The Secret Service pushes Americans even farther from the White House’s doors

The Secret Service pushes Americans even farther from the White House’s doors

The Secret Service pushes Americans even farther from the White House’s doors
The south fence(s) of the White House. (Fred Hiatt/The Washington Post)

By Editorial Board

SHUT IT down and close it up. That seems to be the default reaction of the Secret Service to any problem or failing — including its own — in protecting Washington buildings. The bunker mentality has turned the nation’s capital into a place of unsightly bollards, barriers and guard booths. This week it struck again. The loss this time is not just of access to a sidewalk that offered a glorious view of the White House but further erosion of the openness that is — or should be — a hallmark of American democracy.

As of 11 p.m. Wednesday, by decree of the Secret Service, members of the public were barred from the sidewalks along the south fence of the White House between West Executive Avenue and East Executive Avenue. Since 2015 similar restrictions had been in place overnight (between 11 p.m. and 6 a.m.), but during the day Washingtonians and visitors could still enjoy a classic view. The vantage point was hardly close to the White House, but it was a favorite spot for thousands of visitors to take a picture and hope for a glimpse of someone famous or powerful on the distinctive portico.

A spokeswoman for the Secret Service framed the change as limited; there are no new barriers or fences, Cathy Milhoan told us, and visitors can still get that iconic view of the White House from the other side of the street. Of course, they are now pushed farther back and separated by three additional fences; good luck getting a picture without signs warning “Restricted Area. Do Not Enter.” And this is just the latest in a succession of closings that have turned parks into parking lots for White House staff, walled off walkways and pushed Americans steadily farther from the buildings that belong to them.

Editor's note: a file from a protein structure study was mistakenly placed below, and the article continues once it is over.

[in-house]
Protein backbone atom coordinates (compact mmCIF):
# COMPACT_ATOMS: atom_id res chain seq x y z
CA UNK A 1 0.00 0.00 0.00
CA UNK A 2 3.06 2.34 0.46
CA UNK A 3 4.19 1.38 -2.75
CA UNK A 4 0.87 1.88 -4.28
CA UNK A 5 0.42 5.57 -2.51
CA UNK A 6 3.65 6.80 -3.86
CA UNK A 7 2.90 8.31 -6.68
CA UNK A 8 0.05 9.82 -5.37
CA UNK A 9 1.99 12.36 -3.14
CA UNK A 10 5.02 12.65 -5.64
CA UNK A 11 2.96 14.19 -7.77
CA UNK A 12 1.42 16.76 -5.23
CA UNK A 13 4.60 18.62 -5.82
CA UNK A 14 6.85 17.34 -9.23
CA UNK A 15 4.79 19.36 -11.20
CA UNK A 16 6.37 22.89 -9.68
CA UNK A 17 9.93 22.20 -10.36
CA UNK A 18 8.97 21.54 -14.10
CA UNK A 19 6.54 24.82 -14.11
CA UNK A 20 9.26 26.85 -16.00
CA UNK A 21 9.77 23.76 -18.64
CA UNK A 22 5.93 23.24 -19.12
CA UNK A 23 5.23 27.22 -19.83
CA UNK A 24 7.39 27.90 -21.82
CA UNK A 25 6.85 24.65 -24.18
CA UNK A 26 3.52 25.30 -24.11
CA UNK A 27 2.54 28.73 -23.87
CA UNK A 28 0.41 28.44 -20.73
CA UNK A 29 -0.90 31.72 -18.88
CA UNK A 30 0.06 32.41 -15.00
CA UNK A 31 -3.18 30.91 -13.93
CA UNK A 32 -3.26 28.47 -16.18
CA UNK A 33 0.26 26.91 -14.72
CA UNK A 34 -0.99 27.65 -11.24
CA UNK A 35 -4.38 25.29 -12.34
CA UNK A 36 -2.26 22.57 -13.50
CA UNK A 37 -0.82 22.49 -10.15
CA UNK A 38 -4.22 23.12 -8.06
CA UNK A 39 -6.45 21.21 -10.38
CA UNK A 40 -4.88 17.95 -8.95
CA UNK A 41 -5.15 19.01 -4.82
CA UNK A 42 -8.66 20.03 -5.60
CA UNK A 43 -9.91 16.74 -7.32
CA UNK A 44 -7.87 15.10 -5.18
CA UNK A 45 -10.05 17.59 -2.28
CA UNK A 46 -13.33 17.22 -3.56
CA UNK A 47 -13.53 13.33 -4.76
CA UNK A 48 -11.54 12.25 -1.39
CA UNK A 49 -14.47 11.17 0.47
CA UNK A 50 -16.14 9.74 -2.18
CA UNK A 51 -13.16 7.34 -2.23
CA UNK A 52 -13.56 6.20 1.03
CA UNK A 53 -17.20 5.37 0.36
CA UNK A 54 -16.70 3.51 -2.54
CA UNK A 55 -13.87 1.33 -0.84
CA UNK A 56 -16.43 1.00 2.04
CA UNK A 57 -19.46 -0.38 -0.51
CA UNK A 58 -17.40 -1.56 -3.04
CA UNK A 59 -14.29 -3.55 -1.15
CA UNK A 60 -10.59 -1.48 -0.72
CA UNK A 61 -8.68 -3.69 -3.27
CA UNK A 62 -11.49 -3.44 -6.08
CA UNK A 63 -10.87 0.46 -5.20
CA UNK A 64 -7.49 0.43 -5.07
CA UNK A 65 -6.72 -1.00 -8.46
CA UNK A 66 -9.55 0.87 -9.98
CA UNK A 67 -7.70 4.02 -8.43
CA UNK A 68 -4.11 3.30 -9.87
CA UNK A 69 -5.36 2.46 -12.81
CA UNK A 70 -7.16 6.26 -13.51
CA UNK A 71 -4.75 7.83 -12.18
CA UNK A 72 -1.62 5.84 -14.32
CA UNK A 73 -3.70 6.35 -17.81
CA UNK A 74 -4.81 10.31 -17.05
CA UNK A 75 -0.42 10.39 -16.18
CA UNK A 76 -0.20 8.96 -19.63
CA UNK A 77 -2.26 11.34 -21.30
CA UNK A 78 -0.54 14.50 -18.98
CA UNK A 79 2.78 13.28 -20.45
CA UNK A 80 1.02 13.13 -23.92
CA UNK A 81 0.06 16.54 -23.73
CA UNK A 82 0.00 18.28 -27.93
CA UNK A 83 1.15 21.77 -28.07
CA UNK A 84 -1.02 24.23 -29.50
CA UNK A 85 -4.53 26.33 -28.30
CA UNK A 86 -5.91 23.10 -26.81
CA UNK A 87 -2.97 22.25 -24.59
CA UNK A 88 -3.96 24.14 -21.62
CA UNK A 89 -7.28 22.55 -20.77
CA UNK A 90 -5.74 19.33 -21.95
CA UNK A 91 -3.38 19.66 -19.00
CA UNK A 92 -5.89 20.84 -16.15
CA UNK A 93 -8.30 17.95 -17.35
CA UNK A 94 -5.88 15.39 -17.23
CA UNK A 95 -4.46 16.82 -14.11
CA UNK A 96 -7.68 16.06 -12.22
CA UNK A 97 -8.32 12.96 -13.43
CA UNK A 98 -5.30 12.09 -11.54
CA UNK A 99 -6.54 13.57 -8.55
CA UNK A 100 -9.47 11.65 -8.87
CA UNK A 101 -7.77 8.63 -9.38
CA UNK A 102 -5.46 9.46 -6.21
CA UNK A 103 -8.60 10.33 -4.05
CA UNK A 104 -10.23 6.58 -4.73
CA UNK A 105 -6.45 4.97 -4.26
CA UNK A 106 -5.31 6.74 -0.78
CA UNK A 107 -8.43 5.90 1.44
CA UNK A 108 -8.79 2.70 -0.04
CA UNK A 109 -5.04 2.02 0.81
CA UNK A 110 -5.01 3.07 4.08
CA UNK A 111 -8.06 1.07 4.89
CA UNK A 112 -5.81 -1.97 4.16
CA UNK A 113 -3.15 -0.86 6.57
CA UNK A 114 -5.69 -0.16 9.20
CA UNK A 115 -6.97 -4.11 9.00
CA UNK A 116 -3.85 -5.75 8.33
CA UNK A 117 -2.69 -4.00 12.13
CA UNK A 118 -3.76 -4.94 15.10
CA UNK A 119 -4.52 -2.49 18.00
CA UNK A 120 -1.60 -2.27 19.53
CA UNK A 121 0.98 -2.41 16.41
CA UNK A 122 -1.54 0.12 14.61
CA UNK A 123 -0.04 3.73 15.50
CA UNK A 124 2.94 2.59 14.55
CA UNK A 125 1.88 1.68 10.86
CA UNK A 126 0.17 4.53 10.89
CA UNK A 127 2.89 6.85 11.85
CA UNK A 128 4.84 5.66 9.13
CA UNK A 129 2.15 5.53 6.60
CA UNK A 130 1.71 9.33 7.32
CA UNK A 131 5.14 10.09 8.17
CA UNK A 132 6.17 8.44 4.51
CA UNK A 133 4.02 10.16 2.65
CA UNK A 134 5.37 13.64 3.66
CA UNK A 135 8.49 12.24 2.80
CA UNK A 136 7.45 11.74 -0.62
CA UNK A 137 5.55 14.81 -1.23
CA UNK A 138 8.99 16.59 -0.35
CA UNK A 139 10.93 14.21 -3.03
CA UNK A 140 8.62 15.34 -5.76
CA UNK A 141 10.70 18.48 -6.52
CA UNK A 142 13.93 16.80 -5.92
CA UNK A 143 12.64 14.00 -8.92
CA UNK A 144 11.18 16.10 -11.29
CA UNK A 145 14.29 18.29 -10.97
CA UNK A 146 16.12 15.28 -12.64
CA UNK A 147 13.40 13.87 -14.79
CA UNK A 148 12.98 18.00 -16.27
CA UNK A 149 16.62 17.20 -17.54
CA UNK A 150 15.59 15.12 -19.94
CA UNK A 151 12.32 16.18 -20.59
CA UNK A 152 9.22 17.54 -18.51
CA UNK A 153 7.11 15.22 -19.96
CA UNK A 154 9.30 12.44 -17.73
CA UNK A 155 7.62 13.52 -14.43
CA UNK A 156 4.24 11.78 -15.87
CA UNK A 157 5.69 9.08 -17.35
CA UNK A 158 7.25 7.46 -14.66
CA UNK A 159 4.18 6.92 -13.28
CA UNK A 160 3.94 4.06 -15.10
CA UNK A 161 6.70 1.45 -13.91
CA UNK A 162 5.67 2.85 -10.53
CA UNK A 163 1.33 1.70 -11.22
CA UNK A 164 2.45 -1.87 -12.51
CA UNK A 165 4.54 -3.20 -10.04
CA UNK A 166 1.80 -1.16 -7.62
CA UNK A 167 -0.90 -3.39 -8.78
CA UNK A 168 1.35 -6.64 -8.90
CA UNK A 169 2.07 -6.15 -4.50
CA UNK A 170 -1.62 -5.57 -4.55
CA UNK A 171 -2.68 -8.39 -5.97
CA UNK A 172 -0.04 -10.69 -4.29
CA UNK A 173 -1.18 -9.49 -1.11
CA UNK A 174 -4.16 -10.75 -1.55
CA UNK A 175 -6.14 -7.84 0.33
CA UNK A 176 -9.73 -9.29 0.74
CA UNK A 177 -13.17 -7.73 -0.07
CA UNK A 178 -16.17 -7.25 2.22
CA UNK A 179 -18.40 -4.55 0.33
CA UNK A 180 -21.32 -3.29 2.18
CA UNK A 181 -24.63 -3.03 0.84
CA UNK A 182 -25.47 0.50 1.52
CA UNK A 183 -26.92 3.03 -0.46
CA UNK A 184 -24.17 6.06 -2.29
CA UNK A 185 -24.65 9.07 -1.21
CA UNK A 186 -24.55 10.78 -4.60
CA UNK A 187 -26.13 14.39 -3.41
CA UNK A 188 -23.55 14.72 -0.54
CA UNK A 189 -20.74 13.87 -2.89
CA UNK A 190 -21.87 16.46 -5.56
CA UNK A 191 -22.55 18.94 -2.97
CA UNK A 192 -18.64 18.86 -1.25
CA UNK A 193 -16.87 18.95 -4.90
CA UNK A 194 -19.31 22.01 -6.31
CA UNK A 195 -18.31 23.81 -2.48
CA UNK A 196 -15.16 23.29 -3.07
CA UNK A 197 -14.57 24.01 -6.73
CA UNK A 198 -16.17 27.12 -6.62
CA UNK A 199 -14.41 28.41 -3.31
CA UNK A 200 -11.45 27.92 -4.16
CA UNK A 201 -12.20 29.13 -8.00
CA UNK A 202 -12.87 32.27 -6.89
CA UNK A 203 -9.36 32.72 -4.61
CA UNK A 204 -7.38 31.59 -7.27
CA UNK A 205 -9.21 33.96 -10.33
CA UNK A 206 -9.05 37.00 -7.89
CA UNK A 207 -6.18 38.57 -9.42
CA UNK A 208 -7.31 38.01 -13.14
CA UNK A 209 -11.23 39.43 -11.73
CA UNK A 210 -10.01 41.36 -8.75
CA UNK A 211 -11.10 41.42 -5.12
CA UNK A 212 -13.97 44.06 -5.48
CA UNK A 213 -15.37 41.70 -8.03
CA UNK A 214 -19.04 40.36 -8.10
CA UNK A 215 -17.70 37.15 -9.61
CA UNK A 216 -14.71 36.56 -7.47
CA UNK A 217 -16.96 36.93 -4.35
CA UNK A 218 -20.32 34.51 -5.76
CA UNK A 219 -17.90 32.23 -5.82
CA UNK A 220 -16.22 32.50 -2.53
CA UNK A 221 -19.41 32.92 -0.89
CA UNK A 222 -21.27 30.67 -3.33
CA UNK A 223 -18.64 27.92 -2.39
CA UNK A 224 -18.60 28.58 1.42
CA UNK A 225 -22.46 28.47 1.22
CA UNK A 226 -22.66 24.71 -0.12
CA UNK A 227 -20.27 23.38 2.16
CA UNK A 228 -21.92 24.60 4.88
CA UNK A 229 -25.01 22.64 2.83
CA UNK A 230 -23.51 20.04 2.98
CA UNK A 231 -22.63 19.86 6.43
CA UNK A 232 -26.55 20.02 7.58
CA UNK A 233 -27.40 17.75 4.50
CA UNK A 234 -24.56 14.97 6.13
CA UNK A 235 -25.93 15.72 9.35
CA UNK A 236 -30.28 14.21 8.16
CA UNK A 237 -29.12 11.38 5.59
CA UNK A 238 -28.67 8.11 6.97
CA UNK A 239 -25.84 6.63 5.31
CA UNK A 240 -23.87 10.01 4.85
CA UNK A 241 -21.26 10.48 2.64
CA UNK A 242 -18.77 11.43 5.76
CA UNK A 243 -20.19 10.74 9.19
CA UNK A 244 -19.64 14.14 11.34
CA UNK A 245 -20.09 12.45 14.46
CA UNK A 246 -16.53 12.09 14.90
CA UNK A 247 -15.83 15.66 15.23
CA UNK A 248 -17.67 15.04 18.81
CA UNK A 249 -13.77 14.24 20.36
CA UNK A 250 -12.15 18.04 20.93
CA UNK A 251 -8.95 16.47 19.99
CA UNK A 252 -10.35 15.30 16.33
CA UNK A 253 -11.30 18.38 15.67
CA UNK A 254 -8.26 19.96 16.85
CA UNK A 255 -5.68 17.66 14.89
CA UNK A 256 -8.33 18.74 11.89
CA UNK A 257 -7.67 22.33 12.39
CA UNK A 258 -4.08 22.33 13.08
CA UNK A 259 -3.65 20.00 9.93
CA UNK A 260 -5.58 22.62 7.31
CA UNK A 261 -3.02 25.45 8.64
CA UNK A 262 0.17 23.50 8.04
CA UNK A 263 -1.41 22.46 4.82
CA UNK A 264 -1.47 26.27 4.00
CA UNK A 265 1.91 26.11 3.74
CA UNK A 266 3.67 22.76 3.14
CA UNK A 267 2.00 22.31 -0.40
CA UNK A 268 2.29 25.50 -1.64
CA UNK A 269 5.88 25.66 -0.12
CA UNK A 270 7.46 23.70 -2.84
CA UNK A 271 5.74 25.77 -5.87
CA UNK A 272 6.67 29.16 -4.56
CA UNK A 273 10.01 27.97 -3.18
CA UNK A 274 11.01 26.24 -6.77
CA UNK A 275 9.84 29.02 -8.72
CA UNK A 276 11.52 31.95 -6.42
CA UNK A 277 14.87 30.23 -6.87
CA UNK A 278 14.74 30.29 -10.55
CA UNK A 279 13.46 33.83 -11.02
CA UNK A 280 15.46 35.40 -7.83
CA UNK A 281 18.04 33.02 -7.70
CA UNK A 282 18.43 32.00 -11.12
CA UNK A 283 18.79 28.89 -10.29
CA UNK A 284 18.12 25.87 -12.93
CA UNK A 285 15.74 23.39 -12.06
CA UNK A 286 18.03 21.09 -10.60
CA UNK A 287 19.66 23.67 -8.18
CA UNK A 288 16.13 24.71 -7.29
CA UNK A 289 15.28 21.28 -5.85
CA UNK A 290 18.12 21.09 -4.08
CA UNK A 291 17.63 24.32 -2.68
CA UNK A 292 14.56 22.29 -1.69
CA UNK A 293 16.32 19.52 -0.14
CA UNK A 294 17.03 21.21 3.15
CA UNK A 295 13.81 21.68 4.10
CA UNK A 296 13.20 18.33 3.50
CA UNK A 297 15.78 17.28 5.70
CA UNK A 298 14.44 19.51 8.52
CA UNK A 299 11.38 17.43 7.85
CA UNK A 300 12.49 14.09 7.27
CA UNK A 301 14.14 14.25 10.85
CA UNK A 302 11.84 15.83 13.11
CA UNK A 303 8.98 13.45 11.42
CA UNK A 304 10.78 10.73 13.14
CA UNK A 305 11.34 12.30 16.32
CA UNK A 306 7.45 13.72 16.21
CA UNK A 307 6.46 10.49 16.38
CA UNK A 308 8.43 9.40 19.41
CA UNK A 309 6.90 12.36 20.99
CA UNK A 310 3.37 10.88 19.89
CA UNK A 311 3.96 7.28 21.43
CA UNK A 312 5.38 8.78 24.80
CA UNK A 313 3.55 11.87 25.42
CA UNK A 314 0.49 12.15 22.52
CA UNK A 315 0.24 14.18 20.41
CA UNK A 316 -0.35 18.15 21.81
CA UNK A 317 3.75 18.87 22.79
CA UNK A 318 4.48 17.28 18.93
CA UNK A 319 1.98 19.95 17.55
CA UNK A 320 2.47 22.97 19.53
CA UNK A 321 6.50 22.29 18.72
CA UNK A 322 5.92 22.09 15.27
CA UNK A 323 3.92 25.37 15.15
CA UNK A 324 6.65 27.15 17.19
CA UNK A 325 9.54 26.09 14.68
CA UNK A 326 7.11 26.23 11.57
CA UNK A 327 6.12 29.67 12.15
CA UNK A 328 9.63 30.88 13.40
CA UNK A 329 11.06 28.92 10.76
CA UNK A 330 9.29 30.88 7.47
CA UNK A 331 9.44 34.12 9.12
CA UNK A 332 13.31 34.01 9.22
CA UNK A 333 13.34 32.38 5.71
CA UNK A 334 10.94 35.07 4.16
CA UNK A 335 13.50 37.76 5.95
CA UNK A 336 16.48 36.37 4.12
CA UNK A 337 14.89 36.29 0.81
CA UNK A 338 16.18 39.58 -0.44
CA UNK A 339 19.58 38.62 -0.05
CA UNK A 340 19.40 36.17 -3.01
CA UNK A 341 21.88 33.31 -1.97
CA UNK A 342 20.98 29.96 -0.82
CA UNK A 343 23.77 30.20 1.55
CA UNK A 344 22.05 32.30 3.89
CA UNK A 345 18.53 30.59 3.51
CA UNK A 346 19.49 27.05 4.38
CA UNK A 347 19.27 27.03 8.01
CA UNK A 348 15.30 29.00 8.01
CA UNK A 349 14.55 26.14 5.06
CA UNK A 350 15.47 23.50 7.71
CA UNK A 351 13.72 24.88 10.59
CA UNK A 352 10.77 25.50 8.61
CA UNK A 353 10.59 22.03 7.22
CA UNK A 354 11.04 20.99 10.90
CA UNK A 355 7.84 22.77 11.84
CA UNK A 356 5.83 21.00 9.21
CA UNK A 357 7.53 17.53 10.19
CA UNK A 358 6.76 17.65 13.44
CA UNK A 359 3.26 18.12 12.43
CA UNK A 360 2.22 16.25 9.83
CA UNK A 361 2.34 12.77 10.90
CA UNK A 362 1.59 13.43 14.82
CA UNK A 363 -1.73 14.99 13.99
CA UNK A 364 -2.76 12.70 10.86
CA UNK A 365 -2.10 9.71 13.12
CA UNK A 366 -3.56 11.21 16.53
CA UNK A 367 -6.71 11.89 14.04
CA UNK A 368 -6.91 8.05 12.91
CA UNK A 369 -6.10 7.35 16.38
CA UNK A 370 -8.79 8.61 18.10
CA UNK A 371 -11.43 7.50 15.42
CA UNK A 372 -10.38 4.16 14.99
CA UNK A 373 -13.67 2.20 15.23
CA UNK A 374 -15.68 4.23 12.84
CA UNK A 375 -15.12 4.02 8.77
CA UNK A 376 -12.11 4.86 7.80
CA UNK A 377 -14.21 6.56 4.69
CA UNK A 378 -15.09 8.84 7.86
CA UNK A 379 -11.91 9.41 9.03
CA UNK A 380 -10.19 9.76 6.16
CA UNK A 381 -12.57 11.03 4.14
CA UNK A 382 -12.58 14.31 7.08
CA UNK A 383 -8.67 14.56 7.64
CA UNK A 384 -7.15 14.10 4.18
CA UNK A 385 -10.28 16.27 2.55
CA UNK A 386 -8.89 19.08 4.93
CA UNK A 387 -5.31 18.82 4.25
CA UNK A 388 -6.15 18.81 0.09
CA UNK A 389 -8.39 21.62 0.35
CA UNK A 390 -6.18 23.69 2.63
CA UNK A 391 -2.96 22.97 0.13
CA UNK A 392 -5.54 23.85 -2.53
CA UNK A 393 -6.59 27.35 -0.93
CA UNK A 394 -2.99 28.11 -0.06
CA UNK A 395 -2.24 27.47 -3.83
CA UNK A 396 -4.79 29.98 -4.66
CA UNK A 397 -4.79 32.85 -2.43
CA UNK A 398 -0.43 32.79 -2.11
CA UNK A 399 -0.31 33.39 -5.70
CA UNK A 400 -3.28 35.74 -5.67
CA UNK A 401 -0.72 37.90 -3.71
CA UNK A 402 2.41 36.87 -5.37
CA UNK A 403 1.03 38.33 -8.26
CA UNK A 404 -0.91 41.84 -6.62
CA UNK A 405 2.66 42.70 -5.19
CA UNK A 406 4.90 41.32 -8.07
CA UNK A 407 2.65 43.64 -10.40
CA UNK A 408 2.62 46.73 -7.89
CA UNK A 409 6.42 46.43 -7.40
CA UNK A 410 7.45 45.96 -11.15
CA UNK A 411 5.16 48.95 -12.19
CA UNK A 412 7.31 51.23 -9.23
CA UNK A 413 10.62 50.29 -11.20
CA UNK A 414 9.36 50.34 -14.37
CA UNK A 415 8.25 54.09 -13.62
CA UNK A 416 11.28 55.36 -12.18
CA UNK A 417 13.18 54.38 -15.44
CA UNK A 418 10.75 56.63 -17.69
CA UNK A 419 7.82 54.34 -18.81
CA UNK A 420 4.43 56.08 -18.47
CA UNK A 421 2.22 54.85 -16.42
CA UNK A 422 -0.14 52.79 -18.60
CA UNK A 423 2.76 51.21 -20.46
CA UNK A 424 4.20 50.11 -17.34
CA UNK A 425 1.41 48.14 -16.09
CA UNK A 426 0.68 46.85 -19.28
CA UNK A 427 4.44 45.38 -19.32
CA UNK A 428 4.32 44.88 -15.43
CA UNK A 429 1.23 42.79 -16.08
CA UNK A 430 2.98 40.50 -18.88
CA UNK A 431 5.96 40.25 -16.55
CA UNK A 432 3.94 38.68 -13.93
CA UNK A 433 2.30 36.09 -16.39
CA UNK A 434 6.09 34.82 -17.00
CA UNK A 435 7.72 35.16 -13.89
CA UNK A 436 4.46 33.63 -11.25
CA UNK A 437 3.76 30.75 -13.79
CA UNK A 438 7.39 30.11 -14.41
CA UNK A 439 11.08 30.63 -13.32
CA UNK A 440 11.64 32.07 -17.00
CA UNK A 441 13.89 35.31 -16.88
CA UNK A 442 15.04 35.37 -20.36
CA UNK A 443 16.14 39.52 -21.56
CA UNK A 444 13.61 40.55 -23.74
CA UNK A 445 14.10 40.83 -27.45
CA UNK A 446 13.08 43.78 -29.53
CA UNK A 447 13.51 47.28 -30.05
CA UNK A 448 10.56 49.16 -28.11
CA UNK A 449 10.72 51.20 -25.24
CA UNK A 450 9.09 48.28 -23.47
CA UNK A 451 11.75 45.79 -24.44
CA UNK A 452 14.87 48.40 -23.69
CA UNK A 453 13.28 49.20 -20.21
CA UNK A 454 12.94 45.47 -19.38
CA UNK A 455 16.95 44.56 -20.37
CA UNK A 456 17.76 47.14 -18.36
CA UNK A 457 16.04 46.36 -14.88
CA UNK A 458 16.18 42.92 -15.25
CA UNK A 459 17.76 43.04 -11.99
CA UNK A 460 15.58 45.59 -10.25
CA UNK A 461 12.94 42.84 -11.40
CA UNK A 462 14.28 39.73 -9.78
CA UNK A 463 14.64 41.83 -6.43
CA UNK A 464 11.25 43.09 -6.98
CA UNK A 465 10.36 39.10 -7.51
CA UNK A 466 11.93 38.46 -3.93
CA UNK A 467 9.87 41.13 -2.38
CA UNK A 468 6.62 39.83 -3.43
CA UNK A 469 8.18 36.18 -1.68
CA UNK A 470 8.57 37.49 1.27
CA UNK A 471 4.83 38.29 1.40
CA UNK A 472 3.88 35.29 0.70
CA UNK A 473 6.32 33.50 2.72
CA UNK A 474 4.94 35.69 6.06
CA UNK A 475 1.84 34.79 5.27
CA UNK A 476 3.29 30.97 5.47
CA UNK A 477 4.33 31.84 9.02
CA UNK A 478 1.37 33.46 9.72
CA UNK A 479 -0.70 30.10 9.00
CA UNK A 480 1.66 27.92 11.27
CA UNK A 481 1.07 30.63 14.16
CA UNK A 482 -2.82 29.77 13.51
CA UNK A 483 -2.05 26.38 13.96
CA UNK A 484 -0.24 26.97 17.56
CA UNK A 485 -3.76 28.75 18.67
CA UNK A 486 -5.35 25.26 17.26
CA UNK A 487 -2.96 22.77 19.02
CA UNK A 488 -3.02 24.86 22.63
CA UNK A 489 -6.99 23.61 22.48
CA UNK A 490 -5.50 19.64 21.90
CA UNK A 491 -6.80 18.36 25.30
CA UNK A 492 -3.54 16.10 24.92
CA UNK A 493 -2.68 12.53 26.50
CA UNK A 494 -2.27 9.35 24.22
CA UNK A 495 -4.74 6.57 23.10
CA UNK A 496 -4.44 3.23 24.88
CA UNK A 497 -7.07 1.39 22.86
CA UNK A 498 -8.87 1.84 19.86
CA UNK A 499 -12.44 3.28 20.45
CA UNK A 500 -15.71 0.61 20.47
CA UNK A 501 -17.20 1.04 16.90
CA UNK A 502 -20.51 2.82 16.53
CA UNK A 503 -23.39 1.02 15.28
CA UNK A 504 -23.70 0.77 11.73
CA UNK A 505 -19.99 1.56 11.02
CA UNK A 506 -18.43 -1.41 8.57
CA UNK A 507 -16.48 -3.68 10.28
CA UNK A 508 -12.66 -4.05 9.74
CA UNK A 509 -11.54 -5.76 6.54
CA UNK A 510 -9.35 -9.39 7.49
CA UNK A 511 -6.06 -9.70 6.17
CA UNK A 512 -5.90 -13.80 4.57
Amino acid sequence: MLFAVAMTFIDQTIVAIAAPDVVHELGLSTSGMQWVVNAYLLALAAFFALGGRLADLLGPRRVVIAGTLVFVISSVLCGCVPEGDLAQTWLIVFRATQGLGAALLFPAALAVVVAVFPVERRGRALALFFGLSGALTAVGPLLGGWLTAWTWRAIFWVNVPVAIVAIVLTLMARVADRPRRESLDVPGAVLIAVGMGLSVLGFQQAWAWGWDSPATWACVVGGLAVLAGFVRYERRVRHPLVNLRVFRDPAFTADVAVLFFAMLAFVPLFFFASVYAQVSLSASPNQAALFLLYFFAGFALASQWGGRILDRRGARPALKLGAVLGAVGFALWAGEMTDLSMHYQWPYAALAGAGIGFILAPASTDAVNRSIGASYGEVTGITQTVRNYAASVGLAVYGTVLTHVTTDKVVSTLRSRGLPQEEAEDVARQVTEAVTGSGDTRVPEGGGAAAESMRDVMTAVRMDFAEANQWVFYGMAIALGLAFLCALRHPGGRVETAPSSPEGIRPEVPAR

The Secret Service faces enormous challenges to protect the nation’s leaders and historic structures in difficult times. But for all the talk about a careful balancing between openness and security, who speaks for openness each time one of these internal debates takes place? Fear and convenience seem to win out. It also seems that new curtailments on the public follow instances in which the Secret Service is embarrassed by security lapses such as last month’s incident in which a man scaled the fence and roamed undetected for nearly 17 minutes while President Trump was inside the White House

A new, taller — and presumably harder-to-scale — fence is in the works for the White House. We support that project. Logic might suggest that, once it is in place, some access might be restored for the public. But don’t count on that. Once put in place, security measures generally stay forever. Just ask the commuters who used to drive on E Street or the businesses that closed when side streets were shut down.

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